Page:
### Solving

The Nash equilibrium for a two-player, zero-sum game can be found by solving a linear programming problem. Suppose a zero-sum game has a payoff matrix M where element Mi,j is the payoff obtained when the minimizing player chooses pure strategy i and the maximizing player chooses pure strategy j (i.e. the player trying to minimize the payoff chooses the row and the player trying to maximize the payoff chooses the column). Assume every element of M is positive. The game will have at least one Nash equilibrium. The Nash equilibrium can be found by solving the following linear program to find a vector u:

Minimize:
 ∑ ui i
Subject to the constraints:
u ≥ 0
Mu ≥ 1.

The first constraint says each element of the u vector must be nonnegative, and the second constraint says each element of the Mu vector must be at least 1. For the resulting u vector, the inverse of the sum of its elements is the value of the game. Multiplying u by that value gives a probability vector, giving the probability that the maximizing player will choose each of the possible pure strategies.

If the game matrix does not have all positive elements, simply add a constant to every element that is large enough to make them all positive. That will increase the value of the game by that constant, and will have no effect on the equilibrium mixed strategies for the equilibrium.

The equilibrium mixed strategy for the minimizing player can be found by solving the dual of the given linear program. Or, it can be found by using the above procedure to solve a modified payoff matrix which is the transpose and negation of M (adding a constant so it's positive), then solving the resulting game.

If all the solutions to the linear program are found, they will constitute all the Nash equilibria for the game. Conversely, any linear program can be converted into a two-player, zero-sum game by using a change of variables that puts it in the form of the above equations. So such games are equivalent to linear programs, in general.

## Non-zero-sum

### Economics

Many economic situations are not zero-sum, since valuable goods and services can be created, destroyed, or badly allocated, and any of these will create a net gain or loss. Assuming the counterparties are acting rationally, any commercial exchange is a non-zero-sum activity, because each party must consider the goods it is receiving as being at least fractionally more valuable than the goods it is delivering. Economic exchanges must benefit both parties enough above the zero-sum such that each party can overcome its transaction costs.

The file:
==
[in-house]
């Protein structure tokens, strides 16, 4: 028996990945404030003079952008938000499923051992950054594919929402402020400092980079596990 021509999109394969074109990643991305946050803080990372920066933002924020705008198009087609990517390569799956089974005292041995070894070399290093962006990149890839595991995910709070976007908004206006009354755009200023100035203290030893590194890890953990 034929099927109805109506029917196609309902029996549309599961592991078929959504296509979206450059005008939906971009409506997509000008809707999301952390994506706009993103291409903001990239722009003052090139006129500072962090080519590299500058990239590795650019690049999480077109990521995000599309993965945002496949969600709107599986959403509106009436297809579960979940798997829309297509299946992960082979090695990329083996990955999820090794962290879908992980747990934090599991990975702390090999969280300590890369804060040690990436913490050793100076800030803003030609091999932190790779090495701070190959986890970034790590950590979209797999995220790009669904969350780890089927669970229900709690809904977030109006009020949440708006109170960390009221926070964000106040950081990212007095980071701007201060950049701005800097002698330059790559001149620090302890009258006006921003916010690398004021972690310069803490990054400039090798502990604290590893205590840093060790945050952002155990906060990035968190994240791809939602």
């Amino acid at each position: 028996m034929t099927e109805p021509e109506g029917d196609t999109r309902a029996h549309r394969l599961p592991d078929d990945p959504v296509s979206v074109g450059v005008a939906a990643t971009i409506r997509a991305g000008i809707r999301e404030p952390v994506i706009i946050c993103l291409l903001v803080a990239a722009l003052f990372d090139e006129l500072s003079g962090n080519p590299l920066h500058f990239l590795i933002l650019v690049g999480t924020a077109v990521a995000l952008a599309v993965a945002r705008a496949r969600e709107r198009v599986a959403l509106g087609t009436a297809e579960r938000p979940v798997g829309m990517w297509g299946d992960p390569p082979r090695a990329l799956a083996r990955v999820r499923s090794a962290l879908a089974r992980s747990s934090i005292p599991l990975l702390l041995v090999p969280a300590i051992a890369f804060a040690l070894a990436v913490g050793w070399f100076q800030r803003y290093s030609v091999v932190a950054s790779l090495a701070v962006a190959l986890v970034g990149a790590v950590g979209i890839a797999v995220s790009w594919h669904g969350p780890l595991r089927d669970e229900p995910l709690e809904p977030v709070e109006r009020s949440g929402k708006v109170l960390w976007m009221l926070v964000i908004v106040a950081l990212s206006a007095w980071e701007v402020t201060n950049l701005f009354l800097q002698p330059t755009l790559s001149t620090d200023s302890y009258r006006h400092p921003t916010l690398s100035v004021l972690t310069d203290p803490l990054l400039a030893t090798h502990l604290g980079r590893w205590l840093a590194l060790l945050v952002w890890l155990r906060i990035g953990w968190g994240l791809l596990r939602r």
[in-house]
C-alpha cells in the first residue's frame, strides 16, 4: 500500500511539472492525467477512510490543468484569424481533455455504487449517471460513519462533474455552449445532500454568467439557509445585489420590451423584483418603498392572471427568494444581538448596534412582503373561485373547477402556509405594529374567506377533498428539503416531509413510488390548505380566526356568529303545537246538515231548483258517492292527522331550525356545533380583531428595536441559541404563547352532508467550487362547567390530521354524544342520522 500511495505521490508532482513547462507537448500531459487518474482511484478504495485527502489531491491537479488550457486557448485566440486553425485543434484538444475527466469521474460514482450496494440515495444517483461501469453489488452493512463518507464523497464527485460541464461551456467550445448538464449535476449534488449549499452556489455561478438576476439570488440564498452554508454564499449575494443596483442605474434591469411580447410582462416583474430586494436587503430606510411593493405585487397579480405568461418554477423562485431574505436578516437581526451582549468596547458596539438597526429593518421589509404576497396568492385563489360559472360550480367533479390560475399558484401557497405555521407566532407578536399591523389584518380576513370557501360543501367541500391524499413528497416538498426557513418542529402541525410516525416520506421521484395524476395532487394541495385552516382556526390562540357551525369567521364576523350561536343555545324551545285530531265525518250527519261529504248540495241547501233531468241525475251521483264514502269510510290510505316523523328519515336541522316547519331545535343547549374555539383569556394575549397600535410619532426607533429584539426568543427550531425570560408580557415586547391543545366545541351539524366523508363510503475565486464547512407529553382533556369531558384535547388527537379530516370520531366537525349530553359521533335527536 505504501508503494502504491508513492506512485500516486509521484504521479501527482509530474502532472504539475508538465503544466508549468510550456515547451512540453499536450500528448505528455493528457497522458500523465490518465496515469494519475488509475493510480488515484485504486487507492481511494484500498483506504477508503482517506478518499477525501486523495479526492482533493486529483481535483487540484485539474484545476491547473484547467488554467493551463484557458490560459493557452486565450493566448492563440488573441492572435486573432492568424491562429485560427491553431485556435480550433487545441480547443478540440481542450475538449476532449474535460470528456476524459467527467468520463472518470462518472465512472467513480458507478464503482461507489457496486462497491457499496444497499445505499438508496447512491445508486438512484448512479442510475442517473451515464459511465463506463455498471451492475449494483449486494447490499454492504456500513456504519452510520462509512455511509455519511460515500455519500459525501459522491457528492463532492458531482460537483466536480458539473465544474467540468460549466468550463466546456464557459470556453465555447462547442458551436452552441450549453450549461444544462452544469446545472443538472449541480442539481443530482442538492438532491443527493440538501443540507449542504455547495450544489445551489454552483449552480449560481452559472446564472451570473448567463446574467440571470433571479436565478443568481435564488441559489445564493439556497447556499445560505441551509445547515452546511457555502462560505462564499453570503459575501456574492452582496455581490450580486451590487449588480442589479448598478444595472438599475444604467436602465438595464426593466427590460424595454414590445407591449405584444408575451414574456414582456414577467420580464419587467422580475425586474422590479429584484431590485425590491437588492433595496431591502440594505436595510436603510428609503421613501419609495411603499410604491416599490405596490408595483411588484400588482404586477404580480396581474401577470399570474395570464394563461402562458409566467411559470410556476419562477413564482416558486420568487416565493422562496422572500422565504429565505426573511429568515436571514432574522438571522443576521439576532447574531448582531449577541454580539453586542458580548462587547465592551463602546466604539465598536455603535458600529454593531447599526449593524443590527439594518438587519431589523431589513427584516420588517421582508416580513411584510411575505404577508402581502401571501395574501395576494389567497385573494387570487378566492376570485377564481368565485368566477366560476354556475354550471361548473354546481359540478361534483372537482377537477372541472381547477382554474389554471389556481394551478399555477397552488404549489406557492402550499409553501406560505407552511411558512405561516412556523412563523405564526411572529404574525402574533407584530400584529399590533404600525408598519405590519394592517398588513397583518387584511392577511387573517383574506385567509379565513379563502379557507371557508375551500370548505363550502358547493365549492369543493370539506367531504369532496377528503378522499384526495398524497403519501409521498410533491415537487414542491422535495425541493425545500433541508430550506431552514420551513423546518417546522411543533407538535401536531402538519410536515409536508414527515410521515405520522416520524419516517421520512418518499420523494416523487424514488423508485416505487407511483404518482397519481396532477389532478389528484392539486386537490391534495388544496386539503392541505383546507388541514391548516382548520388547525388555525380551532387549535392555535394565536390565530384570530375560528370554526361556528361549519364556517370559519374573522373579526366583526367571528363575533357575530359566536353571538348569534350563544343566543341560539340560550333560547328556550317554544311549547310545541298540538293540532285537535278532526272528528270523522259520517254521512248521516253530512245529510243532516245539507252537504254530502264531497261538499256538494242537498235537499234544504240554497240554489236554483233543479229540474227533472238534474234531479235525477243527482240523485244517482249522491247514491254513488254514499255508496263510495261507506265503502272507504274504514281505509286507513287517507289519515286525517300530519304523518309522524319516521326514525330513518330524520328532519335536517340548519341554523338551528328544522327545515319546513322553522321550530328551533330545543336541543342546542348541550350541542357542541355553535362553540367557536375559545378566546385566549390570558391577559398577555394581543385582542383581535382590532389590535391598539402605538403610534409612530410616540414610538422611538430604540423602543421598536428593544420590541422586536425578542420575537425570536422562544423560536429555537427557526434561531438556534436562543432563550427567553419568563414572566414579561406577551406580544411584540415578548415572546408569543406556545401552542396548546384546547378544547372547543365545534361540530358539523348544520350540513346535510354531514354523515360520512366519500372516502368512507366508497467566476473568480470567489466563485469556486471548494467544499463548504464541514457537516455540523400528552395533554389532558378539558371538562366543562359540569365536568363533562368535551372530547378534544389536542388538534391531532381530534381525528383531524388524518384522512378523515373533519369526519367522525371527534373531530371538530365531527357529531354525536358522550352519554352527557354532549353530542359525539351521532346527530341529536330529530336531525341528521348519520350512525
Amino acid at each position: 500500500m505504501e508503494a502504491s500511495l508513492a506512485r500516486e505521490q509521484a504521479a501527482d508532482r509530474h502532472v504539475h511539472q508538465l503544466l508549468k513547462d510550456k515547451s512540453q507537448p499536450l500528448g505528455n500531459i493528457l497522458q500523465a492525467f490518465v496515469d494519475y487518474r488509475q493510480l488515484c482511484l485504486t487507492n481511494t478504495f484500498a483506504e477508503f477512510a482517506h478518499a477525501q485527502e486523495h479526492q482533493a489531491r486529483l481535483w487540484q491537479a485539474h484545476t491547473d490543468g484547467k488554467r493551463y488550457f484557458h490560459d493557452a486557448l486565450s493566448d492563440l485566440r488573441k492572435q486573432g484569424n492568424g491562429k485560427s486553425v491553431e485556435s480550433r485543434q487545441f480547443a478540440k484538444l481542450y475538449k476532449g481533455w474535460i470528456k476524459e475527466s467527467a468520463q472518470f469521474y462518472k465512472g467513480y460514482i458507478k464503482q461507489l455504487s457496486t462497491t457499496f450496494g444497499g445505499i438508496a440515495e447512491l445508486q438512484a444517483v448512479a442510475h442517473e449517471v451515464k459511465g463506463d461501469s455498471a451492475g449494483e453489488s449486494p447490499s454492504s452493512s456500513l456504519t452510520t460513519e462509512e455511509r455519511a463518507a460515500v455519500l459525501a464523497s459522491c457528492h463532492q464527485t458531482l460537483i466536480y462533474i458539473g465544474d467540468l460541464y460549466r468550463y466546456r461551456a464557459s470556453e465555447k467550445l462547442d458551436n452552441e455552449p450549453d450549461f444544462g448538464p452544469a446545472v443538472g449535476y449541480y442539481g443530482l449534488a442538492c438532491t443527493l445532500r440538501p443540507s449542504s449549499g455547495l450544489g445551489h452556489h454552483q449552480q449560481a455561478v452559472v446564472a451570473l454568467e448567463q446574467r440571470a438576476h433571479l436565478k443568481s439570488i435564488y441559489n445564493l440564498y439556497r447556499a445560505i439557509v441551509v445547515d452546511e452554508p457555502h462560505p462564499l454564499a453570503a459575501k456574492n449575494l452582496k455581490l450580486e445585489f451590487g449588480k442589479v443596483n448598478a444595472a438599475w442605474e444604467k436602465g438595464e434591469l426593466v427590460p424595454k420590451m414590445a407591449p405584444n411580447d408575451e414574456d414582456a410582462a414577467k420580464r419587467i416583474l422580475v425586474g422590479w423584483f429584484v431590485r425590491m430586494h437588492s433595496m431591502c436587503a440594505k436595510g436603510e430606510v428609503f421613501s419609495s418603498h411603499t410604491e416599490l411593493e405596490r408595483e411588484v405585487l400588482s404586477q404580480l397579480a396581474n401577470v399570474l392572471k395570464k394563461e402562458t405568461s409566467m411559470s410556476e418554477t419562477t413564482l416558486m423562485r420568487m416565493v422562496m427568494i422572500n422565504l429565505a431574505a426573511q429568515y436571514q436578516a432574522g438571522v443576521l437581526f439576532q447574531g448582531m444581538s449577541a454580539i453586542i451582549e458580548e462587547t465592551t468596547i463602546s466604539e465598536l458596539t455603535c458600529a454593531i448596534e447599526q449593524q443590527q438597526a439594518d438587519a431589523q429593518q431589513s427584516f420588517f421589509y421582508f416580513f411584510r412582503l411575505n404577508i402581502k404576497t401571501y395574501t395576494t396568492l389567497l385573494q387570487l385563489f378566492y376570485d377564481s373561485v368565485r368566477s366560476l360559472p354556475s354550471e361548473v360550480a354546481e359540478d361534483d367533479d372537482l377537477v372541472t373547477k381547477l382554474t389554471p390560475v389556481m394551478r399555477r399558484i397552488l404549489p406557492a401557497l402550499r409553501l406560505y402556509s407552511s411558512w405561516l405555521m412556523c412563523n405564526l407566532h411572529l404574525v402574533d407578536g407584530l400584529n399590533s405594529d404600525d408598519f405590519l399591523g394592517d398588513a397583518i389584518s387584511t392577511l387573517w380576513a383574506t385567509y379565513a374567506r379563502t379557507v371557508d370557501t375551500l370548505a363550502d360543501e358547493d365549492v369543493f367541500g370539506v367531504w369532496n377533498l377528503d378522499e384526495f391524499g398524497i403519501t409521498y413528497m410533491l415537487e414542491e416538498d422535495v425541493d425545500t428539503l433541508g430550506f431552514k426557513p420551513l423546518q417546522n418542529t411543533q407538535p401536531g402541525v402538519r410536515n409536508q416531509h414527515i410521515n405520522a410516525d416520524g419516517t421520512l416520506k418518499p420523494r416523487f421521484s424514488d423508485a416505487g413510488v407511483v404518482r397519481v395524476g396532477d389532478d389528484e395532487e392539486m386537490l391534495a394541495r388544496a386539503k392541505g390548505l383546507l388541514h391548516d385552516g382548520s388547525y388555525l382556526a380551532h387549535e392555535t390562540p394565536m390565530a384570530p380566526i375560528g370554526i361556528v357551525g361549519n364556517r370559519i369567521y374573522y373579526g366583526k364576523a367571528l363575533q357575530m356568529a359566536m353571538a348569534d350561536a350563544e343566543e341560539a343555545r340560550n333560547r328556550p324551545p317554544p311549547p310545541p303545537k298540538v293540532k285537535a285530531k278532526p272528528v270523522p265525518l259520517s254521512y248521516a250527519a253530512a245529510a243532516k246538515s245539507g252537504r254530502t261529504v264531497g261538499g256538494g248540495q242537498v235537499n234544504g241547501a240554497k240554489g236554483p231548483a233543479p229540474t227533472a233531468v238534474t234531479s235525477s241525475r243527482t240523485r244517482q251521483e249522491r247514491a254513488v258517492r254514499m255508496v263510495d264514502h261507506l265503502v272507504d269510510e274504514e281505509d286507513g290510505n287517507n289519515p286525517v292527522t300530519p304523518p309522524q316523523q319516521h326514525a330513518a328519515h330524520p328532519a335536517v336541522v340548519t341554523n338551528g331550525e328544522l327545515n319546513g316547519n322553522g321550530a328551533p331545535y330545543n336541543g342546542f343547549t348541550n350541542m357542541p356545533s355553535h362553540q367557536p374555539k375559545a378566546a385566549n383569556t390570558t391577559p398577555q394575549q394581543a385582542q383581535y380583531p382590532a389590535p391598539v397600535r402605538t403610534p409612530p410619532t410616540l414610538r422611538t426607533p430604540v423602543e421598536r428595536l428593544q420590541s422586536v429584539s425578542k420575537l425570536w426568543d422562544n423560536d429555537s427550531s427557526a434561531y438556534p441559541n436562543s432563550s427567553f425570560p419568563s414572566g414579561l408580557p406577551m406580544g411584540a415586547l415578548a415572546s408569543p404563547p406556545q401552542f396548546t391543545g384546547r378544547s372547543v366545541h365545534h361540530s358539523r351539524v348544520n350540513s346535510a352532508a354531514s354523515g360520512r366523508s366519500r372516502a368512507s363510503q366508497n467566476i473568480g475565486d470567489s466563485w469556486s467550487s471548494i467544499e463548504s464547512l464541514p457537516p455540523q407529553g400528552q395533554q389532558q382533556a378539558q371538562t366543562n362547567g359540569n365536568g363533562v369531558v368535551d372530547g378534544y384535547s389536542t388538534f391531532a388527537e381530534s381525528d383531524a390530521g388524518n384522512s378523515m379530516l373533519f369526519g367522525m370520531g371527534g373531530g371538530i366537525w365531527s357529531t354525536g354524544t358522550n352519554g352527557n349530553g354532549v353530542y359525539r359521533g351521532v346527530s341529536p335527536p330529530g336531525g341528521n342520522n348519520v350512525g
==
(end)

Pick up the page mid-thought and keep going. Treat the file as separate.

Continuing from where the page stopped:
### Psychology

The most common or simple example from the subfield of Social Psychology is the concept of "Social Traps." In some cases we can enhance our collective well-being by pursuing our personal interests — or parties can pursue mutually destructive behavior as they choose their own ends.

### Complexity

It has been theorized by Robert Wright in his book Nonzero: The Logic of Human Destiny, that society becomes increasingly non-zero-sum as it becomes more complex, specialized, and interdependent. As former US President Bill Clinton states:

The more complex societies get and the more complex the networks of interdependence within and beyond community and national borders get, the more people are forced in their own interests to find non-zero-sum solutions. That is, win–win solutions instead of win–lose solutions.... Because we find as our interdependence increases that, on the whole, we do better when other people do better as well — so we have to find ways that we can all win, we have to accommodate each other.... Bill Clinton, Wired interview, December 2000 .[1]

## Extensions

In 1944 John von Neumann and Oskar Morgenstern proved that any zero-sum game involving n players is in fact a generalized form of a zero-sum game for two players, and that any non-zero-sum game for n players can be reduced to a zero-sum game for n + 1 players; the (n + 1) player representing the global profit or loss.

## References

1. ^ Samuel Bowles: Microeconomics: Behavior, Institutions, and Evolution, Princeton University Press, pp. 33–36 (2004) ISBN 0691091633